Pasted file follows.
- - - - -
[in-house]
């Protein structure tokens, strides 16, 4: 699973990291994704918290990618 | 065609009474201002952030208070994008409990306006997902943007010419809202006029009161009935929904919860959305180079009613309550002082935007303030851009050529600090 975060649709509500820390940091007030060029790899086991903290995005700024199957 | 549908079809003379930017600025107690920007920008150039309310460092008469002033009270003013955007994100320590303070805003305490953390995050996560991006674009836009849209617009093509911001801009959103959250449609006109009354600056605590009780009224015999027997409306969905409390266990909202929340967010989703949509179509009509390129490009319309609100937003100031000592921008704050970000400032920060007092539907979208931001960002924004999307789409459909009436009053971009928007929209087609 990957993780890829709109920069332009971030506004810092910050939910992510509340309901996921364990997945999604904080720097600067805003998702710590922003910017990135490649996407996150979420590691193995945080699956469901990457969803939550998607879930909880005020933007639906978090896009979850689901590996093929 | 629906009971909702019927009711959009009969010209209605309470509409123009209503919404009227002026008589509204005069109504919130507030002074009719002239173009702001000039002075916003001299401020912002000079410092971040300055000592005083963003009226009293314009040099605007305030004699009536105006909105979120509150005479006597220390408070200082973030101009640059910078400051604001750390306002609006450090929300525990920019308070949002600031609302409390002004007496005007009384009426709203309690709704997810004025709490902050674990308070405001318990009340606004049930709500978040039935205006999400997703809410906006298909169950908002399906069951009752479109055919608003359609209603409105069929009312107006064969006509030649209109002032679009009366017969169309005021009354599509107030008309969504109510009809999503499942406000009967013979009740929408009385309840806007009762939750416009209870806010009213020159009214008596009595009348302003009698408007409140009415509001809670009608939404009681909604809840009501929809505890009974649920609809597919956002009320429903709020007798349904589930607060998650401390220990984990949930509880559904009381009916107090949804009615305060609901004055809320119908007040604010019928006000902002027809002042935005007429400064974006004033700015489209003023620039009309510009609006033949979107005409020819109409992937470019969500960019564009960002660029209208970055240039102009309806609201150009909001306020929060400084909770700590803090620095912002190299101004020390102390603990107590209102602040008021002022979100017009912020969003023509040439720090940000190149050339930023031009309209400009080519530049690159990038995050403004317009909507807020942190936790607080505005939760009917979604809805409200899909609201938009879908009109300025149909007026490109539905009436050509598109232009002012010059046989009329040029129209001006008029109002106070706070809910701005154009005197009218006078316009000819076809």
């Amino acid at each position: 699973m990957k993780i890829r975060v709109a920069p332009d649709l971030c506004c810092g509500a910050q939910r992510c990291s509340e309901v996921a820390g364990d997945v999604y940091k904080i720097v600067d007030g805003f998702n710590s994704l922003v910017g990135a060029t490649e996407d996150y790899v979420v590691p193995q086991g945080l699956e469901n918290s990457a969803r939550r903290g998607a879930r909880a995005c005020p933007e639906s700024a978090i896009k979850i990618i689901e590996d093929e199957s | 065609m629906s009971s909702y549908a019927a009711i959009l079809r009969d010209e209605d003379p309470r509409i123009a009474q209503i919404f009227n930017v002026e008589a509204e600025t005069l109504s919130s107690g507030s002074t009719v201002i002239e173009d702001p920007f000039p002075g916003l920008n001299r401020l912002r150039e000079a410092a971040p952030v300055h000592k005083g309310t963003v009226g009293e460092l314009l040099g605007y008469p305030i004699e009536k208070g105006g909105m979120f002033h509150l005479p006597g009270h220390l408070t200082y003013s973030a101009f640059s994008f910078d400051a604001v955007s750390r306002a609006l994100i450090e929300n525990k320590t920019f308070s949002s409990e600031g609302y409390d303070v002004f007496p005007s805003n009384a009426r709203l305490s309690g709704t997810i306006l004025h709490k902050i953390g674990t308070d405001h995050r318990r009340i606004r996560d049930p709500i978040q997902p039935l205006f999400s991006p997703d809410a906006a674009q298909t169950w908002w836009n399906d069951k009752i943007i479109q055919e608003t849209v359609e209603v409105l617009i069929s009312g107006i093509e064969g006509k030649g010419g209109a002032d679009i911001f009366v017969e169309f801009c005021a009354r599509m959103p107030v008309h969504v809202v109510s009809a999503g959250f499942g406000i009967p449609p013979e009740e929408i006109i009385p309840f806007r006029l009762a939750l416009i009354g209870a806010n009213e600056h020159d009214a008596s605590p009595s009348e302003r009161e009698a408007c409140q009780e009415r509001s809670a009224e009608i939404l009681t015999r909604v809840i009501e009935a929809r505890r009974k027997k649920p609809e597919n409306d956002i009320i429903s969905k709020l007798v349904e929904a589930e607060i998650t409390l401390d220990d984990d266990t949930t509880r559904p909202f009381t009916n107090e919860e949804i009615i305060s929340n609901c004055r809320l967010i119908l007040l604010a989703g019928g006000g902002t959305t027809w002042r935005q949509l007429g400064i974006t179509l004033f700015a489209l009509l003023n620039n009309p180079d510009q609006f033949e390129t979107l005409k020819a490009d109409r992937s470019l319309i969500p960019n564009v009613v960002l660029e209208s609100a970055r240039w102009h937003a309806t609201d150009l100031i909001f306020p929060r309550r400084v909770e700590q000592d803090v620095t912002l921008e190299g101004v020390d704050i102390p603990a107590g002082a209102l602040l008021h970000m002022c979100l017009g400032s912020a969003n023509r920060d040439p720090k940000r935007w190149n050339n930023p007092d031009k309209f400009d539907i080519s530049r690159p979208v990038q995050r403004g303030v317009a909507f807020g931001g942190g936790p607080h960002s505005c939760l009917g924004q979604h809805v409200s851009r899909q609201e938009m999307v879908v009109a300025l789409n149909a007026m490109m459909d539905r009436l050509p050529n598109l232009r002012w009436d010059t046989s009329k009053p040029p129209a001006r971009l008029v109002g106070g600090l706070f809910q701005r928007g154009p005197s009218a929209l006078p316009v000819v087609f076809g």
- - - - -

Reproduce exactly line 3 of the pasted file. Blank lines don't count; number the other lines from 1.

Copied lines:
């Amino acid at each position: 699973m990957k993780i890829r975060v709109a920069p332009d649709l971030c506004c810092g509500a910050q939910r992510c990291s509340e309901v996921a820390g364990d997945v999604y940091k904080i720097v600067d007030g805003f998702n710590s994704l922003v910017g990135a060029t490649e996407d996150y790899v979420v590691p193995q086991g945080l699956e469901n918290s990457a969803r939550r903290g998607a879930r909880a995005c005020p933007e639906s700024a978090i896009k979850i990618i689901e590996d093929e199957s | 065609m629906s009971s909702y549908a019927a009711i959009l079809r009969d010209e209605d003379p309470r509409i123009a009474q209503i919404f009227n930017v002026e008589a509204e600025t005069l109504s919130s107690g507030s002074t009719v201002i002239e173009d702001p920007f000039p002075g916003l920008n001299r401020l912002r150039e000079a410092a971040p952030v300055h000592k005083g309310t963003v009226g009293e460092l314009l040099g605007y008469p305030i004699e009536k208070g105006g909105m979120f002033h509150l005479p006597g009270h220390l408070t200082y003013s973030a101009f640059s994008f910078d400051a604001v955007s750390r306002a609006l994100i450090e929300n525990k320590t920019f308070s949002s409990e600031g609302y409390d303070v002004f007496p005007s805003n009384a009426r709203l305490s309690g709704t997810i306006l004025h709490k902050i953390g674990t308070d405001h995050r318990r009340i606004r996560d049930p709500i978040q997902p039935l205006f999400s991006p997703d809410a906006a674009q298909t169950w908002w836009n399906d069951k009752i943007i479109q055919e608003t849209v359609e209603v409105l617009i069929s009312g107006i093509e064969g006509k030649g010419g209109a002032d679009i911001f009366v017969e169309f801009c005021a009354r599509m959103p107030v008309h969504v809202v109510s009809a999503g959250f499942g406000i009967p449609p013979e009740e929408i006109i009385p309840f806007r006029l009762a939750l416009i009354g209870a806010n009213e600056h020159d009214a008596s605590p009595s009348e302003r009161e009698a408007c409140q009780e009415r509001s809670a009224e009608i939404l009681t015999r909604v809840i009501e009935a929809r505890r009974k027997k649920p609809e597919n409306d956002i009320i429903s969905k709020l007798v349904e929904a589930e607060i998650t409390l401390d220990d984990d266990t949930t509880r559904p909202f009381t009916n107090e919860e949804i009615i305060s929340n609901c004055r809320l967010i119908l007040l604010a989703g019928g006000g902002t959305t027809w002042r935005q949509l007429g400064i974006t179509l004033f700015a489209l009509l003023n620039n009309p180079d510009q609006f033949e390129t979107l005409k020819a490009d109409r992937s470019l319309i969500p960019n564009v009613v960002l660029e209208s609100a970055r240039w102009h937003a309806t609201d150009l100031i909001f306020p929060r309550r400084v909770e700590q000592d803090v620095t912002l921008e190299g101004v020390d704050i102390p603990a107590g002082a209102l602040l008021h970000m002022c979100l017009g400032s912020a969003n023509r920060d040439p720090k940000r935007w190149n050339n930023p007092d031009k309209f400009d539907i080519s530049r690159p979208v990038q995050r403004g303030v317009a909507f807020g931001g942190g936790p607080h960002s505005c939760l009917g924004q979604h809805v409200s851009r899909q609201e938009m999307v879908v009109a300025l789409n149909a007026m490109m459909d539905r009436l050509p050529n598109l232009r002012w009436d010059t046989s009329k009053p040029p129209a001006r971009l008029v109002g106070g600090l706070f809910q701005r928007g154009p005197s009218a929209l006078p316009v000819v087609f076809g």